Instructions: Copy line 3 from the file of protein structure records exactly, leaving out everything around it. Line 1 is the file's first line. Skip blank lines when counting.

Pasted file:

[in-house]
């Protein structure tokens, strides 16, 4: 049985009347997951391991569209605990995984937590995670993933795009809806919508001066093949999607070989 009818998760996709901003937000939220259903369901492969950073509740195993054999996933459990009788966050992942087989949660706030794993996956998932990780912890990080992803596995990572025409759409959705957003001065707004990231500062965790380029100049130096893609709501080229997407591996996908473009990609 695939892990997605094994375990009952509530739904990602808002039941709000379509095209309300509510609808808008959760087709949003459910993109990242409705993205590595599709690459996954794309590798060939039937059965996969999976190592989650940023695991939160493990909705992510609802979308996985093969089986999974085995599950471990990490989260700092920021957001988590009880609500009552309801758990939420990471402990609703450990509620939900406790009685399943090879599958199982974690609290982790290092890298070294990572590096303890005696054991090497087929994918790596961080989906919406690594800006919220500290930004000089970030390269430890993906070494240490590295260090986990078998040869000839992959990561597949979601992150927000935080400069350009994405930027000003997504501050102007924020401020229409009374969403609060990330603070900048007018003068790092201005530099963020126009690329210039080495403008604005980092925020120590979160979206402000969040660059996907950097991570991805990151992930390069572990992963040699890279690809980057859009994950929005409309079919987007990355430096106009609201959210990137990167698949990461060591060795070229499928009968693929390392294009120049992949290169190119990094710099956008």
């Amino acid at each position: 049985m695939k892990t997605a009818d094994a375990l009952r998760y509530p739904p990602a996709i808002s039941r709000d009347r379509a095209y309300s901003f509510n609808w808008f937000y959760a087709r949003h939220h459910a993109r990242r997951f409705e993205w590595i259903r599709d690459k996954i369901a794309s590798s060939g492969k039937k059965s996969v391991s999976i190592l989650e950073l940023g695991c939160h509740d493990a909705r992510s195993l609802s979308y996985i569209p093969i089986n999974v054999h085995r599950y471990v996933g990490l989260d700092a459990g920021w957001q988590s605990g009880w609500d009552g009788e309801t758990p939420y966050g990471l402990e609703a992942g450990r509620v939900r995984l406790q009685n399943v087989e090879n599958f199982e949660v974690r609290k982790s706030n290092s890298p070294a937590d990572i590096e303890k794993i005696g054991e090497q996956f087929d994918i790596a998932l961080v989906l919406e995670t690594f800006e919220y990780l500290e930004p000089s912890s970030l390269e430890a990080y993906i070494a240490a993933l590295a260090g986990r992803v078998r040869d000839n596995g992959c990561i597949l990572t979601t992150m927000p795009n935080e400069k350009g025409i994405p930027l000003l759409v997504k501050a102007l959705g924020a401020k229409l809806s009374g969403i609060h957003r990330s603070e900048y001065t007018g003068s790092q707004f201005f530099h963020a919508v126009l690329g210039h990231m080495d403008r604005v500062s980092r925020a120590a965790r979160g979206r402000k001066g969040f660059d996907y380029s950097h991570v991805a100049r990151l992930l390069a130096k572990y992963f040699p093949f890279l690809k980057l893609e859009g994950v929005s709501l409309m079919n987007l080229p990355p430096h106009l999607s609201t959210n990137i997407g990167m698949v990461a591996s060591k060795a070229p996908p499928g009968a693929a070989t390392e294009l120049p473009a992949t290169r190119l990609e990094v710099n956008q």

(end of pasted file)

């Amino acid at each position: 049985m695939k892990t997605a009818d094994a375990l009952r998760y509530p739904p990602a996709i808002s039941r709000d009347r379509a095209y309300s901003f509510n609808w808008f937000y959760a087709r949003h939220h459910a993109r990242r997951f409705e993205w590595i259903r599709d690459k996954i369901a794309s590798s060939g492969k039937k059965s996969v391991s999976i190592l989650e950073l940023g695991c939160h509740d493990a909705r992510s195993l609802s979308y996985i569209p093969i089986n999974v054999h085995r599950y471990v996933g990490l989260d700092a459990g920021w957001q988590s605990g009880w609500d009552g009788e309801t758990p939420y966050g990471l402990e609703a992942g450990r509620v939900r995984l406790q009685n399943v087989e090879n599958f199982e949660v974690r609290k982790s706030n290092s890298p070294a937590d990572i590096e303890k794993i005696g054991e090497q996956f087929d994918i790596a998932l961080v989906l919406e995670t690594f800006e919220y990780l500290e930004p000089s912890s970030l390269e430890a990080y993906i070494a240490a993933l590295a260090g986990r992803v078998r040869d000839n596995g992959c990561i597949l990572t979601t992150m927000p795009n935080e400069k350009g025409i994405p930027l000003l759409v997504k501050a102007l959705g924020a401020k229409l809806s009374g969403i609060h957003r990330s603070e900048y001065t007018g003068s790092q707004f201005f530099h963020a919508v126009l690329g210039h990231m080495d403008r604005v500062s980092r925020a120590a965790r979160g979206r402000k001066g969040f660059d996907y380029s950097h991570v991805a100049r990151l992930l390069a130096k572990y992963f040699p093949f890279l690809k980057l893609e859009g994950v929005s709501l409309m079919n987007l080229p990355p430096h106009l999607s609201t959210n990137i997407g990167m698949v990461a591996s060591k060795a070229p996908p499928g009968a693929a070989t390392e294009l120049p473009a992949t290169r190119l990609e990094v710099n956008q």